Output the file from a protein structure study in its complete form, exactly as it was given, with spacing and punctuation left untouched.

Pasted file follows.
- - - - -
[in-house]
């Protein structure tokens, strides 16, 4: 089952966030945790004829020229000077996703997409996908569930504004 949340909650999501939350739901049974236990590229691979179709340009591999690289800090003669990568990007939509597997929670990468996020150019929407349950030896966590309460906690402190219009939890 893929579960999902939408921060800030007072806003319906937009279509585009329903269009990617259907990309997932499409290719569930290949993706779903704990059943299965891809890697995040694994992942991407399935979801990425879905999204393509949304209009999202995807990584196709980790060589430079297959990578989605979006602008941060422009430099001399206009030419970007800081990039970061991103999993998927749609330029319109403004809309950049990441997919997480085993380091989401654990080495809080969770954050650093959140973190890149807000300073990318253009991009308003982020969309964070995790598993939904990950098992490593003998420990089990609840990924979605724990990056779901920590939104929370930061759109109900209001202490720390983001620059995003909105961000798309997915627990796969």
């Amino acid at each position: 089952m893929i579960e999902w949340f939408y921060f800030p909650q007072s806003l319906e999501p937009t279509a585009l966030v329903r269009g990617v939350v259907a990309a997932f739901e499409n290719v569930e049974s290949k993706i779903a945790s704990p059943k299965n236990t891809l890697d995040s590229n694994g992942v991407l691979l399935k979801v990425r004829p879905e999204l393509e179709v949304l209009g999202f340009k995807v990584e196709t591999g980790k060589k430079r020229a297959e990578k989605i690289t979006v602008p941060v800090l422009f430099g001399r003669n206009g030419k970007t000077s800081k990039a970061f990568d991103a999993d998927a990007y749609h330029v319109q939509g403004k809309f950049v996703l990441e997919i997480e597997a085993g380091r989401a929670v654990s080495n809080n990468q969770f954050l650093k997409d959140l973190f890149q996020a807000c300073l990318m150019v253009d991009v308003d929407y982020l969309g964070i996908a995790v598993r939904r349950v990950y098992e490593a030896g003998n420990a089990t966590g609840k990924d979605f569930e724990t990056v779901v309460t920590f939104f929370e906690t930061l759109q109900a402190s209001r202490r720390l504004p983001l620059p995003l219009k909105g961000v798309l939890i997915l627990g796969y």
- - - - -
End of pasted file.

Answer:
[in-house]
């Protein structure tokens, strides 16, 4: 089952966030945790004829020229000077996703997409996908569930504004 949340909650999501939350739901049974236990590229691979179709340009591999690289800090003669990568990007939509597997929670990468996020150019929407349950030896966590309460906690402190219009939890 893929579960999902939408921060800030007072806003319906937009279509585009329903269009990617259907990309997932499409290719569930290949993706779903704990059943299965891809890697995040694994992942991407399935979801990425879905999204393509949304209009999202995807990584196709980790060589430079297959990578989605979006602008941060422009430099001399206009030419970007800081990039970061991103999993998927749609330029319109403004809309950049990441997919997480085993380091989401654990080495809080969770954050650093959140973190890149807000300073990318253009991009308003982020969309964070995790598993939904990950098992490593003998420990089990609840990924979605724990990056779901920590939104929370930061759109109900209001202490720390983001620059995003909105961000798309997915627990796969």
């Amino acid at each position: 089952m893929i579960e999902w949340f939408y921060f800030p909650q007072s806003l319906e999501p937009t279509a585009l966030v329903r269009g990617v939350v259907a990309a997932f739901e499409n290719v569930e049974s290949k993706i779903a945790s704990p059943k299965n236990t891809l890697d995040s590229n694994g992942v991407l691979l399935k979801v990425r004829p879905e999204l393509e179709v949304l209009g999202f340009k995807v990584e196709t591999g980790k060589k430079r020229a297959e990578k989605i690289t979006v602008p941060v800090l422009f430099g001399r003669n206009g030419k970007t000077s800081k990039a970061f990568d991103a999993d998927a990007y749609h330029v319109q939509g403004k809309f950049v996703l990441e997919i997480e597997a085993g380091r989401a929670v654990s080495n809080n990468q969770f954050l650093k997409d959140l973190f890149q996020a807000c300073l990318m150019v253009d991009v308003d929407y982020l969309g964070i996908a995790v598993r939904r349950v990950y098992e490593a030896g003998n420990a089990t966590g609840k990924d979605f569930e724990t990056v779901v309460t920590f939104f929370e906690t930061l759109q109900a402190s209001r202490r720390l504004p983001l620059p995003l219009k909105g961000v798309l939890i997915l627990g796969y």